Food and Drink

What You Actually Gain From Cutting Dairy Out of Your Diet

Alexander Prokopenko/Shutterstock
Alexander Prokopenko/Shutterstock
Alexander Prokopenko/Shutterstock

Almond milk, soygurt, fermented cashew cheese… all these dairy imposters and others are slowly taking over the refrigerated food section. It’s like consumers today think they’re too good to suckle at a bovine udder or something.

Or maybe they’re onto something — that drinking cow milk is a little unnatural. Of course, just because something is unnatural doesn’t mean it’s bad, points out Dr. Michael Greger, a physician, author, and prominent vegan. “Wearing shoes is unnatural,” he says. “Lots of things are unnatural, but we should look deeper if we’re doing something that’s a little strange, to make sure it doesn’t cause negative effects.”

With that in mind, let’s see what happens when you give up on cheese and its creamy ilk.

Cutting out milk could reduce your risk of prostate cancer

A meta-analysis shows that milk consumption is a risk factor for prostate cancer, the second-most common cancer in men. In some ways, it makes sense, since even organic milk is naturally full of hormones, which help both calves and tumors get bigger.

“Drinking milk boosts IGF-1, a cancer-promoting growth hormone,” Dr. Greger says. “It’s a bioactive growth fluid that does what it is designed to do: put a few hundred pounds on a calf. So maybe we shouldn’t be surprised that drinking milk from a massive species has these effects on our own bodies.”

Almond milk, by the way, suppressed the growth of cancer cells by 30%. And it keeps longer in the fridge, too.

Alexander Prokopenko/Shutterstock
Alexander Prokopenko/Shutterstock
Alexander Prokopenko/Shutterstock

You eliminate an inferior calcium source

“But, but, but… calcium!” That’s what people scream at you when you tell them to quit dairy, right? Right?!

Yeah, milk has calcium. It also has saturated fat, cholesterol, and hormones. “There’s calcium in dairy, there’s protein in pork and iron in beef, but food is a package deal,” Dr. Greger points out. “You can’t say, ‘I would like the burger, but hold the saturated fat and growth hormones. And that’s the baggage that comes with dairy.”

Plus, the calcium that’s in dairy isn’t easy for our bodies to absorb; only 31% of calcium in milk is absorbed, compared to 60-70% of calcium in foods like sesame seeds, Dr. Greger says. Double down on the tahini, in other words.

You get more fiber and antioxidants from nondairy foods

Kale, almonds, collard greens, and other foods have calcium levels that are equivalent or superior to what you’ll find in dairy products. Plus, they have tons of fiber, which you probably need anyway.

“Ninety-seven percent of people don’t reach their minimum daily fiber intake,” Dr. Greger says. “Dairy and animal products have no fiber. Getting calcium from vegetables, you get fiber, folates, antioxidants — all the things missing from dairy that we could use more of.”

The only catch is that you have to actually eat collard greens and kale to get that calcium. “If they rot in your crisper drawer, the absorption rate is zero,” Dr. Greger points out. Eat your greens, people.

You gain stronger bones and a longer life

big cohort study that followed more than 100,000 Swedish men and women for 20 years showed that the women who drank the most milk had the most hip fractures. “More milk was associated with more fractures, higher rates of cancer, heart disease, and a higher total mortality — meaning they lived shorter lives,” Dr. Greger says. “Men also had higher rates of death.”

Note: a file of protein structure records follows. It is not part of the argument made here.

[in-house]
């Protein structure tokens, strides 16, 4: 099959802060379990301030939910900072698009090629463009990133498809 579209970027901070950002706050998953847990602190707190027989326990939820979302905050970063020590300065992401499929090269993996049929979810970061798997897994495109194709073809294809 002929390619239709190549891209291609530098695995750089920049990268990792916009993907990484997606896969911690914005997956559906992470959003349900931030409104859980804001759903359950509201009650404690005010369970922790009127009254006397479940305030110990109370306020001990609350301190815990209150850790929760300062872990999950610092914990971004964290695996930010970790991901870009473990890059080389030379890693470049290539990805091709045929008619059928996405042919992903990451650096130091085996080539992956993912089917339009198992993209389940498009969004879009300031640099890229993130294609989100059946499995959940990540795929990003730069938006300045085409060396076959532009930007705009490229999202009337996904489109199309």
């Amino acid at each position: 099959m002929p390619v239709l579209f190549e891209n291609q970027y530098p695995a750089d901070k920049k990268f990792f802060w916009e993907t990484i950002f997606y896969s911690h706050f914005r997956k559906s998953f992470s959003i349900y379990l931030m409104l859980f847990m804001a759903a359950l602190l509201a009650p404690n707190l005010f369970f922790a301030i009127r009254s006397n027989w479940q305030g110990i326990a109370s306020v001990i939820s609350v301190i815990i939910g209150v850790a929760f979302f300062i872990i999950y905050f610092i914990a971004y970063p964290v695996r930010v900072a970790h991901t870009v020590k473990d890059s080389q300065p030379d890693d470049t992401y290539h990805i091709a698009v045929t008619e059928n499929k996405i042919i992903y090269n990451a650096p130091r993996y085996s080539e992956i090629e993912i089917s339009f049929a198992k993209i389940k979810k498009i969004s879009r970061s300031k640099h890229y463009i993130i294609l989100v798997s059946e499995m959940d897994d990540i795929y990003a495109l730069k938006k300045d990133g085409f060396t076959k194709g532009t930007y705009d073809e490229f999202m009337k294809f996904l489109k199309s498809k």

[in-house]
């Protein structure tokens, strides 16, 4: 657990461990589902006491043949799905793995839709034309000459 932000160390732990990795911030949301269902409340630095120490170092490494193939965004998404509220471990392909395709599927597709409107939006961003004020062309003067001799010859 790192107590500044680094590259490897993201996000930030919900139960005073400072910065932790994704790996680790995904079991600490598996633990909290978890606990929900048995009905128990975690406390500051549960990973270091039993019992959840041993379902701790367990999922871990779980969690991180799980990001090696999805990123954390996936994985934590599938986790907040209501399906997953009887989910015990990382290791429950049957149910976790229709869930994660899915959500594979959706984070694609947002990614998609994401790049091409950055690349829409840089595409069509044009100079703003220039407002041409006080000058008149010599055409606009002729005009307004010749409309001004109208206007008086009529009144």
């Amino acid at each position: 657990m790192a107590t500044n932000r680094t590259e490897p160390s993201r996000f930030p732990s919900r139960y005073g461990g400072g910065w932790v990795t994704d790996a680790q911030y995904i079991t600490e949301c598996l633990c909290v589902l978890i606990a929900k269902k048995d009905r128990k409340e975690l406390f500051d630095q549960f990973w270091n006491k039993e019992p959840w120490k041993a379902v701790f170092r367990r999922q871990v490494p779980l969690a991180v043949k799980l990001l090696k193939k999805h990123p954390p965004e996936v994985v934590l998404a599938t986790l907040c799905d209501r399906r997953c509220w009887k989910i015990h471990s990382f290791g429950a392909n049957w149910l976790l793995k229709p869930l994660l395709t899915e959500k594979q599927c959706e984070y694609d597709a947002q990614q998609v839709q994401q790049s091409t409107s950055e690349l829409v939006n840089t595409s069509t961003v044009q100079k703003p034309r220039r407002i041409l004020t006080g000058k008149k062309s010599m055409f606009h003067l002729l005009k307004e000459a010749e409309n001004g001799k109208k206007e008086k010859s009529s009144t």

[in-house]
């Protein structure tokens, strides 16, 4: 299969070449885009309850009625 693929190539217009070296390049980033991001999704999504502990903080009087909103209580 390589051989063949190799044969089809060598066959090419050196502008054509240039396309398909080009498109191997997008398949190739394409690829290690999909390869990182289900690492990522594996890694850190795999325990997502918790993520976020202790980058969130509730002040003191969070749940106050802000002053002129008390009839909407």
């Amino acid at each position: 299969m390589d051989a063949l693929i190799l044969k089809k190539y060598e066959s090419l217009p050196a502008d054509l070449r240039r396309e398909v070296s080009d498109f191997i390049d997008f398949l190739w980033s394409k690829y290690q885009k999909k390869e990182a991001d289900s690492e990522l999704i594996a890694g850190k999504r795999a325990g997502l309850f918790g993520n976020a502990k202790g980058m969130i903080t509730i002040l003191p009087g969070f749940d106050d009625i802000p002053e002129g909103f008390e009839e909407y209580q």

You help save the planet from global warming

Did you know cow farts (aka methane) contribute to global warming? It’s such a big deal that California enacted regulations to stem the tide of greenhouse gases that originate in bovine butts. That’s not even counting all the energy it takes to feed and water the livestock.

If you want to fight climate change (which, in case you haven’t been keeping up on things, is a big deal), you could swap your car for a bike. But you could also just skip the gallon of 2% and grab a carton of plant-based milk instead.

It’s a baby step in the right direction… which is a step away from drinking stuff made for actual babies.Sign up here for our daily Thrillist email and subscribe here for our YouTube channel to get your fix of the best in food/drink/fun.

Missy Wilkinson used to disguise the taste of cow milk with chocolate syrup. Then she realized she could just stop drinking it entirely.  Follow her on Twitter @missy_wilkinson and Instagram @nowlistenmissy.

Food and Drink

What We Learned About Fish From Spending An Afternoon With Josh Niland

It’s time to stop putting your fish in water, you’re killing the flavour

fish in coolroom
Photo By Natasha Bazika

“How do you want your fish,” says a fishmonger dressed head to toe in black, to a customer ordering a kilo of Greenback Flounder from Coorong, SA. The customer is unsure of how he wants the fish but asks the fishmonger for advice after telling him what he plans to do with the fish. Immediately the fishmonger knows how to cut the flounder, wraps it in paper, and hands it off to the customer—but not before giving a tip or two on how to cook it. 

“This is how we sell trust and instil confidence,” says Josh Niland who appeared from around the counter, donning his chef whites and a crisp white apron. We’re in Fish Butchery, Niland’s fish shop in Paddington, 20-metres down the road from his two-hatted seafood restaurant, Saint Peter. It’s a humble fish shop that feels luxurious when you walk in. Perhaps, it’s the cased sausages hanging in the front window, or the glass cabinet with one of everything they’re selling that day on display. You won’t find piles of fish or large blue trays of ice with fish lying on top. Everything is in controlled cabinets, including the oysters.

The shop is long and narrow with exposed brick walls, which Niland explains had a previous life as a hair salon. “I never wanted the shop to be uptight, but I did want it to be beautiful, a place you could walk in, order fish and chips, or a piece of fish to cook at home,” says Niland. In the middle of the room, there is a slab of white-marble serving as the backbone. This is where the fish is descaled with what Niland likes to call a ‘beartrap on a stick’. Although some fishmongers wield the beartrap, flinging scales up their arms, others use a knife, slicing the scales in one long strip, resembling snakeskin.